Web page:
For example, all companies gather customer data, but often it is not digitized in a usable format that lends itself to easy analysis. Some details may be kept in a spiral notebook, a sales rep’s phone, or even in erasable ink on a conference room whiteboard, but one thing is certain: There remains a significant gap between the ability of many smaller organizations to generate and to analyze insightful future-looking data, especially “soft data” like customer preferences and buying behavior.
Fortunately, there are scalable solutions small companies can now afford. Some track and analyze customer contacts. Others reveal demographics, trends, and purchase patterns. Once installed, the best tools do not require a technical team to sustain them, but there are some key requirements that must be implemented to maximize the tool’s capabilities.
How I helped one small company use a simple CRM to increase pipeline visibility and profits.
A few years ago, I was hired as the strategic marketer for a small manufacturer of medical diagnostics equipment. As I was getting oriented during the first week or two, I received an unexpected invitation from the CFO to attend the monthly cash flow meeting. I certainly understood the importance of cash flow, having been responsible for the full P&L of several international subsidiaries with a prior employer, but as the marketing lead on this assignment, I thought it was a little odd for me to attend this meeting. Nevertheless, I went.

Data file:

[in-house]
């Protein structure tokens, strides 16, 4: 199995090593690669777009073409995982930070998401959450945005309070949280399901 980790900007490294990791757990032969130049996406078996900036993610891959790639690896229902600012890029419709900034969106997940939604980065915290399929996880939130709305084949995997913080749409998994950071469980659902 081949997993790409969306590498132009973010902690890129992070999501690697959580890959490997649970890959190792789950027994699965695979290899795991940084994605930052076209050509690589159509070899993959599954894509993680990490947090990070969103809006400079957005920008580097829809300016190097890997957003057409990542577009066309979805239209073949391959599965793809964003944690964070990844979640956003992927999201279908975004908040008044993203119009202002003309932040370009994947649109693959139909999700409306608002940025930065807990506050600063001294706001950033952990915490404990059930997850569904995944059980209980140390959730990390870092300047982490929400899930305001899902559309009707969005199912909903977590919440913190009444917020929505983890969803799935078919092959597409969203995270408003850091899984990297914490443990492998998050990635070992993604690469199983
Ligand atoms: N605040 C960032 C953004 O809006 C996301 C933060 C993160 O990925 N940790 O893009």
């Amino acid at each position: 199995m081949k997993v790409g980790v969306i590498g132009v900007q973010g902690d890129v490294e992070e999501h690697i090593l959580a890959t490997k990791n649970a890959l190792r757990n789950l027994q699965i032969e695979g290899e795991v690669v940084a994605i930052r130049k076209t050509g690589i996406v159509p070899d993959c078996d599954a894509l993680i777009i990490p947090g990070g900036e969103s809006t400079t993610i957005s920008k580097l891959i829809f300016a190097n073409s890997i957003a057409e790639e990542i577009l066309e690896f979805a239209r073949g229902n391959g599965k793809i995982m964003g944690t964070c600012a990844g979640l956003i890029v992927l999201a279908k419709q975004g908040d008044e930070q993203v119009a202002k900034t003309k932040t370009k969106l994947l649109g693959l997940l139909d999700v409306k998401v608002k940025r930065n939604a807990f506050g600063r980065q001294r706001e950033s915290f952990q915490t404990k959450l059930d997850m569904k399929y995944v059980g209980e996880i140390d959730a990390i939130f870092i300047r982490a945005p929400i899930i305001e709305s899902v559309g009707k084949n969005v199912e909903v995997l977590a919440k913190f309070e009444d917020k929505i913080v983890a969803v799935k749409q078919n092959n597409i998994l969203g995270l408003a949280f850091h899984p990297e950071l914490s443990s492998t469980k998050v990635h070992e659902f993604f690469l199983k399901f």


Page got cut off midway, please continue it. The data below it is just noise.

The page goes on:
The CFO ran the meeting, which was also attended by the sales team, the CEO who doubled as the chief salesperson, and the company operations and R&D managers. The topic that day wasn’t just cash flow, but the lack of it. The factory was busy, but the operations manager was worried that there were not enough incoming orders to keep the workers productive in future weeks, and the CFO was concerned about being able to meet payroll in future months. They needed more visibility of future product orders to be able to plan factory capacity and to project future cash flows.
The meeting participants circled themselves around the CEO’s white board which listed the top ten opportunities for product orders. As he moved down the list, asking for updates about each prospect, he heard some products lacked certain features and that further R&D development was required. For other opportunities the CEO learned that there were two other competitors for the potential sale, but the sales reps felt confident they could win. Other potential clients who required special attention were discussed, but were not even listed on the whiteboard.